Tohoku Prayer Trip Part 2 Day 4

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Nice place to stay

This is the beautiful guest house where we stayed last night in Misawa City.  The nice lady, sorry no photo, likes to receive Christians as she desires people to not smoke or drink while staying there.

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With Junko’s sweet mother
We were invited to meet Junko’s mother, a very  jolly lady who enjoyed our visit immensely, serving us tea, coffee and snacks.  Junko had us worship with her; it was a privilege to share in her desire to see God honored in her house.

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At Aomri Station
A couple  more hours of driving saw us arrive at Aomori station. These times of praying for the prefecture from the station at the centre of the capital city have also been times of receiving direction and understanding for the future work of YWAM in Tohoku.  Looking forward to seeing the answers to these prayers in the not too distant future.

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We look so serious when we are praying
Fortunately Amori is a very civilized city and there was a Starbucks coffee shop right there in the station. This proved a necessary part of preparing and fortifying me for the long drive to the most northern point of the main island of Japan, Omazaki.  This is also of course the most northern point of the Tohoku area, too.  I found and inherited a hat that was on the ground and as there was no one around looking for it and it was about to rain heavily, I am giving this hat a new lease of life.

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Me and my hat at Cape Oma!
Like I said it was cold and beginning to rain so there was no friendly person to ask to take a team photo.  We were supposed to be able to see Hokkaido from here but the inclement weather made that impossible.  We did pray for tje Tohoku region and all that we had learned from this trip but also prayed for Greg & Rachael and the future work up in Hokkaido.

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Should have seen Hokkaido in the background
After our prayer time we celebrated Communion together in the car asking that The Lamb would receive the full reward for his sufferings in the Tohoku region.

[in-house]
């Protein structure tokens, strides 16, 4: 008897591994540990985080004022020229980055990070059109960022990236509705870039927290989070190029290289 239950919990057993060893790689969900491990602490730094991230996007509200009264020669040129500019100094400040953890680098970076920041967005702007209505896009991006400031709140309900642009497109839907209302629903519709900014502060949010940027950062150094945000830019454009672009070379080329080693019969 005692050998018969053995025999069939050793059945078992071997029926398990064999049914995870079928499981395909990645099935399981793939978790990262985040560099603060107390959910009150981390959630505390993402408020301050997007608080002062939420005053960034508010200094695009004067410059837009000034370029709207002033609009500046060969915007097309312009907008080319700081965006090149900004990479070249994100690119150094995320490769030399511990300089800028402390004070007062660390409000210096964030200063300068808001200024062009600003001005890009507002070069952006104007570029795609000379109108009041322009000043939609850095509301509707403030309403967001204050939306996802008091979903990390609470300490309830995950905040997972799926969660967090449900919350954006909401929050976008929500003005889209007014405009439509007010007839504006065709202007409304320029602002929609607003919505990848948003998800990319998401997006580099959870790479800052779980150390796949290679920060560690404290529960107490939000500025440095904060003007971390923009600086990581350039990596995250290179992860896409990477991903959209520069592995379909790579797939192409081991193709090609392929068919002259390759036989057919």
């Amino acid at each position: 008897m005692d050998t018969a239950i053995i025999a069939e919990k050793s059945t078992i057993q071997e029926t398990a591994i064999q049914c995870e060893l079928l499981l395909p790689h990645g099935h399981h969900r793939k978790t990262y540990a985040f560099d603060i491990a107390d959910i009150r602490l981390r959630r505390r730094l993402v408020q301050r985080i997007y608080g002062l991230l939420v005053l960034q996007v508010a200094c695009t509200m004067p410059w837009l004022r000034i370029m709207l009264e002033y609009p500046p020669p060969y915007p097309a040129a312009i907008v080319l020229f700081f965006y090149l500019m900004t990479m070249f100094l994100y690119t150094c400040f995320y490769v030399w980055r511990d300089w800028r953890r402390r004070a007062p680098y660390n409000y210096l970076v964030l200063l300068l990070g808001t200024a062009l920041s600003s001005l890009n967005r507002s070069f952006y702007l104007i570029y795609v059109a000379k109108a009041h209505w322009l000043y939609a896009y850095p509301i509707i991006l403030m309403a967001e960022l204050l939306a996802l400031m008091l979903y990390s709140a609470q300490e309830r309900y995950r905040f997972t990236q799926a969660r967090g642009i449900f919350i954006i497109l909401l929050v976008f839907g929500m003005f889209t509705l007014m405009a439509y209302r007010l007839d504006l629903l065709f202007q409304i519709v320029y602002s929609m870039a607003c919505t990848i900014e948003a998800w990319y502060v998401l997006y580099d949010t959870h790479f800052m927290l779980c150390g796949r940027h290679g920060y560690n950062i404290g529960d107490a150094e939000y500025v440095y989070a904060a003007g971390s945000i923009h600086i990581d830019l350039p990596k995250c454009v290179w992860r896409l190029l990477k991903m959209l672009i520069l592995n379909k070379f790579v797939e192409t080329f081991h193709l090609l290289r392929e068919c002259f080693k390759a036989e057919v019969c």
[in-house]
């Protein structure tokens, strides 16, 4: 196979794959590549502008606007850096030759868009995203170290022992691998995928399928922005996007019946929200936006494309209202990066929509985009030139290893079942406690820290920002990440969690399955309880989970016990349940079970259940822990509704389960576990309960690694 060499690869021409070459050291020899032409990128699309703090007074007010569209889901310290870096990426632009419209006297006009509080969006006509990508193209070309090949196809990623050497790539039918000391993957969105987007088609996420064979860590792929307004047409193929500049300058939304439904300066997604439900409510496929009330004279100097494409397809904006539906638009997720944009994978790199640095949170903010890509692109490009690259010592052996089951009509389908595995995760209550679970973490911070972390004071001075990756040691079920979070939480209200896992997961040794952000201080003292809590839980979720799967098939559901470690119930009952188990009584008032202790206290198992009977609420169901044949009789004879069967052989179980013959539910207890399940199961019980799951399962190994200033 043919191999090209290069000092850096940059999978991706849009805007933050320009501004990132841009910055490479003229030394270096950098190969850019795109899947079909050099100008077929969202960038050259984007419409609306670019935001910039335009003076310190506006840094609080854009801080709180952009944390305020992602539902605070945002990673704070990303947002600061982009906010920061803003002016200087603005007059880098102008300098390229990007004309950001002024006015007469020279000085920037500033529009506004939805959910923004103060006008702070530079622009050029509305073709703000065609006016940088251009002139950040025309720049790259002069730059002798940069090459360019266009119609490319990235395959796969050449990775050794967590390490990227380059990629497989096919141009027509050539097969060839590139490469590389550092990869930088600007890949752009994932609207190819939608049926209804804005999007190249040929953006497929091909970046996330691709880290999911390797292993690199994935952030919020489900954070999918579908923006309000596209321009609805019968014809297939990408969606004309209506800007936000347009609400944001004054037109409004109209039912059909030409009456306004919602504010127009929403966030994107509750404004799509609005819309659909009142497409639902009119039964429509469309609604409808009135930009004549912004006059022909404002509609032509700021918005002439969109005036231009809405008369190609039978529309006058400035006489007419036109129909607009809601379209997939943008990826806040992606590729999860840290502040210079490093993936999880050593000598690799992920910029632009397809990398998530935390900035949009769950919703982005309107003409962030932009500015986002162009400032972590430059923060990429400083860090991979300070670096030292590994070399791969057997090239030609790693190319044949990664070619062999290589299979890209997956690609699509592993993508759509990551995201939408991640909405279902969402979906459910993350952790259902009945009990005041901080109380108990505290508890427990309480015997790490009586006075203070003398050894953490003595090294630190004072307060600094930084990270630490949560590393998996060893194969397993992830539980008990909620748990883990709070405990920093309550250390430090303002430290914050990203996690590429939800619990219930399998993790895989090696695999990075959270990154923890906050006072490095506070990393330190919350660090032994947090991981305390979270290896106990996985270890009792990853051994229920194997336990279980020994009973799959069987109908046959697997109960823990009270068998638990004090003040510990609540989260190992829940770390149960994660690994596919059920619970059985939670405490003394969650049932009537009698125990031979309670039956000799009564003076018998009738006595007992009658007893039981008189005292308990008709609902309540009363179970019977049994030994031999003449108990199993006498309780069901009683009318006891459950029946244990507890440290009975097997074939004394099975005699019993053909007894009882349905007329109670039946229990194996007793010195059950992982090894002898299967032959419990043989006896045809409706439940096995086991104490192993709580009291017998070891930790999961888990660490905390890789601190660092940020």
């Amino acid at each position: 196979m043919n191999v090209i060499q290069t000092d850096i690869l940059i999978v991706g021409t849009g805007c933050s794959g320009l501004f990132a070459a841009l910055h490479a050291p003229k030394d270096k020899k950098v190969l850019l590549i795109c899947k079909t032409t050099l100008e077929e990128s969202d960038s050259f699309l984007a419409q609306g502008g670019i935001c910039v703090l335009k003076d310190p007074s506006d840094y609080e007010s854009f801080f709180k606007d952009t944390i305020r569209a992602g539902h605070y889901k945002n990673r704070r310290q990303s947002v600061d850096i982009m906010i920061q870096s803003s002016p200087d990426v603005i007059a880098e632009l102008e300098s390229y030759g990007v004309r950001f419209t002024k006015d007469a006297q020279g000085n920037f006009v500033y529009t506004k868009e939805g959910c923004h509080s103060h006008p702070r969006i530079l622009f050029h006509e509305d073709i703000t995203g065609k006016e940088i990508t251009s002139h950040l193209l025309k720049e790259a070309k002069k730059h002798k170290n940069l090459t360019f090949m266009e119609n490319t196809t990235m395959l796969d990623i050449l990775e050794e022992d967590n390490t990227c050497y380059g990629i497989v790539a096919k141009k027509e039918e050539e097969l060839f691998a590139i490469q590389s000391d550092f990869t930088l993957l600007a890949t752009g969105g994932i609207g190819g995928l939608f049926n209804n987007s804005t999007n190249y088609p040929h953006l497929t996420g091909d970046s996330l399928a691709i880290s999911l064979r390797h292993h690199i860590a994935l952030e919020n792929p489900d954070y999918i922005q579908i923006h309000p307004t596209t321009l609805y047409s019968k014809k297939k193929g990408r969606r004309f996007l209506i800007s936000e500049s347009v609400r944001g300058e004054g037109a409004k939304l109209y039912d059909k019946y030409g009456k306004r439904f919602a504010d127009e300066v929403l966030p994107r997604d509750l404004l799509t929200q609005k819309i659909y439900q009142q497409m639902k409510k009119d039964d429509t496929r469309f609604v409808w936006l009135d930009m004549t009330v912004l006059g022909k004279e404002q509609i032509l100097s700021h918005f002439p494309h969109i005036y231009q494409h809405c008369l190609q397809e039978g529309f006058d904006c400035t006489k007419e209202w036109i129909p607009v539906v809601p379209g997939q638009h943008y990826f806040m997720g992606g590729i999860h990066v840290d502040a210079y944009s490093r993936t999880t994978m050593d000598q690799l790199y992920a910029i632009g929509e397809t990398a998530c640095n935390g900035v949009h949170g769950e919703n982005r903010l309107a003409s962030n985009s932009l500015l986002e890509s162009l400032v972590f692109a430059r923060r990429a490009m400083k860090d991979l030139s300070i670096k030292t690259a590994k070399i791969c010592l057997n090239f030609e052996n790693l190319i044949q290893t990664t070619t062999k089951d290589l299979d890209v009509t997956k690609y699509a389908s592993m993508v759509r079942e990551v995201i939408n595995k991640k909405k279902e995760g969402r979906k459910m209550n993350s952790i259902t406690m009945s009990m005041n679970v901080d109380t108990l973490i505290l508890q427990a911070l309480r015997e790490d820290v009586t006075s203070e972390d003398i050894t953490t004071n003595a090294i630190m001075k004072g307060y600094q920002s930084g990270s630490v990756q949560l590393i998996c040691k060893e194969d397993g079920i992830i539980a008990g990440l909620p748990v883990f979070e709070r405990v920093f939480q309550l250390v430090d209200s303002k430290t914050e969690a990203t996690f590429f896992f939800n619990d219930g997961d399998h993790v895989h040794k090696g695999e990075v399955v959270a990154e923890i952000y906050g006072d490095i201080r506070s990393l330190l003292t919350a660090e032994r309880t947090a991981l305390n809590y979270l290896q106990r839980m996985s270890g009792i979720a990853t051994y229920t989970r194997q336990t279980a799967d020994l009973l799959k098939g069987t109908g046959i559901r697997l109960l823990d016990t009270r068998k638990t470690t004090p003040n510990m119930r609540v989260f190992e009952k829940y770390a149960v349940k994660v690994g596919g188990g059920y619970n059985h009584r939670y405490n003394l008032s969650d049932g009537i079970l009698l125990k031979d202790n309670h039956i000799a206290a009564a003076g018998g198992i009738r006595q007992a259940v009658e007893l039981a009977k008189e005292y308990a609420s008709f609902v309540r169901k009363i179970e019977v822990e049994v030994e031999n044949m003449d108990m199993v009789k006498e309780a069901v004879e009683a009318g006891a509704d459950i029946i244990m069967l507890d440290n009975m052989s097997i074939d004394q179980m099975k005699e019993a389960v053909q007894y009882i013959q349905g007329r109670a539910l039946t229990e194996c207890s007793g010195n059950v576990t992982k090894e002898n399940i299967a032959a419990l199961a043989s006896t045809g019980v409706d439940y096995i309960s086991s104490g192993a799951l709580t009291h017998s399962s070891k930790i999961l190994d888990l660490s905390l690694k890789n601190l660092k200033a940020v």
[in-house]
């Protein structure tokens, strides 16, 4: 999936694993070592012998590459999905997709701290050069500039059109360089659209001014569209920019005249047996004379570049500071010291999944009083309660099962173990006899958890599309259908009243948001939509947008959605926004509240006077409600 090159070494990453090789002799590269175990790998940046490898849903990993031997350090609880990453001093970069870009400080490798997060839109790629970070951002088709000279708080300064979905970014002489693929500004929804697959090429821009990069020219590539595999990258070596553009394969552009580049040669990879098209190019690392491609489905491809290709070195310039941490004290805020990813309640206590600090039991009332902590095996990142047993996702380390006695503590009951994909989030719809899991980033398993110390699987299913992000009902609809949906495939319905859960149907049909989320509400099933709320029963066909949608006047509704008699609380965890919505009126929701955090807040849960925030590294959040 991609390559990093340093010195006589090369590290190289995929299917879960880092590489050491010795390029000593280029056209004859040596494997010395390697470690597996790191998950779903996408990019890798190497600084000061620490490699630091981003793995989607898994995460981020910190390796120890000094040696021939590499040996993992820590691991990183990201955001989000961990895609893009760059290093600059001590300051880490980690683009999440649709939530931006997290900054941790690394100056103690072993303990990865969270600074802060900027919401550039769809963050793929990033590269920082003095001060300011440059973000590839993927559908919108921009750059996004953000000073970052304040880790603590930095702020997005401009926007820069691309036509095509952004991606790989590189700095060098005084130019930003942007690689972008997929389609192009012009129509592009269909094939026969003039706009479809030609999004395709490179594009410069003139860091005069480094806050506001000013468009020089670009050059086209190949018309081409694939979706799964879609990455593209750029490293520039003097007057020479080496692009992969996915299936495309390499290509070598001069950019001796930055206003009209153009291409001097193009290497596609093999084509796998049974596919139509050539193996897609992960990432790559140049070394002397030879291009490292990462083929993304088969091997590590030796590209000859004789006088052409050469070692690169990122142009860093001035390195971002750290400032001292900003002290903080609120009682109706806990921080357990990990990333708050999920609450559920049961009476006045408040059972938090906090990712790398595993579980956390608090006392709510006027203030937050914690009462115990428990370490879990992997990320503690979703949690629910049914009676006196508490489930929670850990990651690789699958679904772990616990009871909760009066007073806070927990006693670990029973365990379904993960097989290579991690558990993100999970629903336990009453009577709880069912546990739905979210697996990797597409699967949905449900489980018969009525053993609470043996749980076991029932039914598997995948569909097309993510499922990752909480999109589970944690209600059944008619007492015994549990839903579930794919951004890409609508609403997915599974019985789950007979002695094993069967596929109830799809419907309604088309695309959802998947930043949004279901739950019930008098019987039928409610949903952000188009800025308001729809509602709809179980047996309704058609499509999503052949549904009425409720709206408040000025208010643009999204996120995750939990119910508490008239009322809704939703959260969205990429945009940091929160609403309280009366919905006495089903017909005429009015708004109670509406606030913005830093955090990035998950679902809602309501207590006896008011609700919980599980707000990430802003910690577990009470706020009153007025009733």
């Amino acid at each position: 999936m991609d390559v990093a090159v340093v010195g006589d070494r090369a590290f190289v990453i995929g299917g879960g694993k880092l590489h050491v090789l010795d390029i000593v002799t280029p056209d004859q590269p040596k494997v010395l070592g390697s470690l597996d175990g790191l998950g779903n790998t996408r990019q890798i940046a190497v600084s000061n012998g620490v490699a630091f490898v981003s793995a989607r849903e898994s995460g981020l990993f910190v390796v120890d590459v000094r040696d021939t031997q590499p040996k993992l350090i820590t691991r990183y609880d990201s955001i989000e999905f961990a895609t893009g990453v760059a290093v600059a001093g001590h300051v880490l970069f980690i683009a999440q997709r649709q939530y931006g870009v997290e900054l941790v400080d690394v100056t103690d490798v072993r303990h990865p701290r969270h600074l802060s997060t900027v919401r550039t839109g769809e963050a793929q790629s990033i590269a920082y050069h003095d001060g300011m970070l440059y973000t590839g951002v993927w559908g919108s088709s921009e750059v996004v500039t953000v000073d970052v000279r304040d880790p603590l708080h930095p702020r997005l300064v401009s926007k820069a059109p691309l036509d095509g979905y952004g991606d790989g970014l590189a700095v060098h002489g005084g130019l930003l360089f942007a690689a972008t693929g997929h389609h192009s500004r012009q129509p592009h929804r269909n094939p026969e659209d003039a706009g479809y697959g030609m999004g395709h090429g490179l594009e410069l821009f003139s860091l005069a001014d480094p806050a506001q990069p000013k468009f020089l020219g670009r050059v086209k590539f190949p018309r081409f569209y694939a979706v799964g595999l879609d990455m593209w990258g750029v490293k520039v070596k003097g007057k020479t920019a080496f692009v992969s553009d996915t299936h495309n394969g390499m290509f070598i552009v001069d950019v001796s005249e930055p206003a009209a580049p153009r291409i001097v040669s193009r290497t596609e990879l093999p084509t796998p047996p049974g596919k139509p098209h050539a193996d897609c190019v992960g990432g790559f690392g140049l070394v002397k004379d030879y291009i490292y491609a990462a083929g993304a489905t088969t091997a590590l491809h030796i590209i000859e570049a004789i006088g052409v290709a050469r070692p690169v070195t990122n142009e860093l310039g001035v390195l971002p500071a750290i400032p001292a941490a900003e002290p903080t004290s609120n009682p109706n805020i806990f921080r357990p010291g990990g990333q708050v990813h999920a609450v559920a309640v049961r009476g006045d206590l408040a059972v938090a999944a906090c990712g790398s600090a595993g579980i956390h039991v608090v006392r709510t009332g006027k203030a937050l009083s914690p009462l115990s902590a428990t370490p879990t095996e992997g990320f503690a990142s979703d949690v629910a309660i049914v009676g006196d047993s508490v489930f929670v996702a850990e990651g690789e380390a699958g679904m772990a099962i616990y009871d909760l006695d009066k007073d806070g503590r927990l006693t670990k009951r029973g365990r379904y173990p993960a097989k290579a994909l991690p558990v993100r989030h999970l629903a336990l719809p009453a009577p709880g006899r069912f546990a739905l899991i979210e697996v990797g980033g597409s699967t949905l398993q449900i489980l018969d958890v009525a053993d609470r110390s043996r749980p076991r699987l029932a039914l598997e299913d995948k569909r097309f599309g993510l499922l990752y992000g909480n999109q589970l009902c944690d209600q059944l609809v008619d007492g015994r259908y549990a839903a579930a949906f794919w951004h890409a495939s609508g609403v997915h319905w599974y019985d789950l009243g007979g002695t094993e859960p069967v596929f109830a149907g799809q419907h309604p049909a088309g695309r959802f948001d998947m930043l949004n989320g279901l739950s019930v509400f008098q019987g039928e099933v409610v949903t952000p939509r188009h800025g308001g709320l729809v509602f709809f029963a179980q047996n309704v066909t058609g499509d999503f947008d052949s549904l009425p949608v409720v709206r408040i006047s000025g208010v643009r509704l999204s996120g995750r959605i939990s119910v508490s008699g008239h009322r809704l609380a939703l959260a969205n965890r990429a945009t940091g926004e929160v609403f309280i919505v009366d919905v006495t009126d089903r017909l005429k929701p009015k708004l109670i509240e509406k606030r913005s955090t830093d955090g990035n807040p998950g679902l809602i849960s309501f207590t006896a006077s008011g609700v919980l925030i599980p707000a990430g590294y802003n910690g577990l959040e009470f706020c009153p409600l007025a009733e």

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I had promised Samuel who lives in Hokkaido that I would wave to him from this point.  As we could not actually see Hokkaido today, I had to face time him instead.  I love technology!!!!

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A fish kissing Mosese
Mosese is from Fiji; he joined our team in Tokyo just three months ago and has already developed a heart for Tohoku.  He is an interesting brother and brings lots of joy and laughter every day.

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Ask Mosese what is written on these stones. He will tell you later
On our trip back to Misawa  we drove up to the temple on Mount Osore, which translates to Mountain of Fear.  It is one of the three most sacred places in all of Japan and is supposed to be the gateway to hell.

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Buddhist temple on the mountain of fear
They have blind mediums here who are supposedly able to bring you a message from a deceased person in the voice of that person.  There was no one there to actually try it out, so we were not able to confirm that possibility.

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This place was not on our original schedule but due to information we received on the way as to its spiritual significance in the nation of Japan, we made the slight detour necessary to intercede and pray here, too.  The daylight was just enough to take these three pictures.  Still raining though.

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When we back at Misawa, having been on the road for over twelve hours, we thankfully found a hot spring to soak in and relax.  Unfortunately, this meant that the grocery store was already closed and we were all starving!  Especially Mosese!!!!!

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Kappa sushi
Thanks to to the Internet we were able to locate a local convenience store not too far away but on the way we found a sushi store that was still open for half an hour.  YESSSSSSSSSSSS.  Perfect end to the day, I say.

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Next best thing to a cuppa tea
When I got home I attempted to write this blog but no way. I was exhausted and just went to sleep.  I am typing this in the van on the way to Akita, our third and final prefecture in Northern Japan.  Don’t worry, I am not driving…Gary is…..

 

 

1 thought on “Tohoku Prayer Trip Part 2 Day 4”

  1. Great to read! Wonderful that you could remember the Lord’s death for our life before viewing the temple. It’s significant that you celebrated His compassion for mankind’s despair over separation from loved ones through death before viewing a temple where many who come carry that sorrow.

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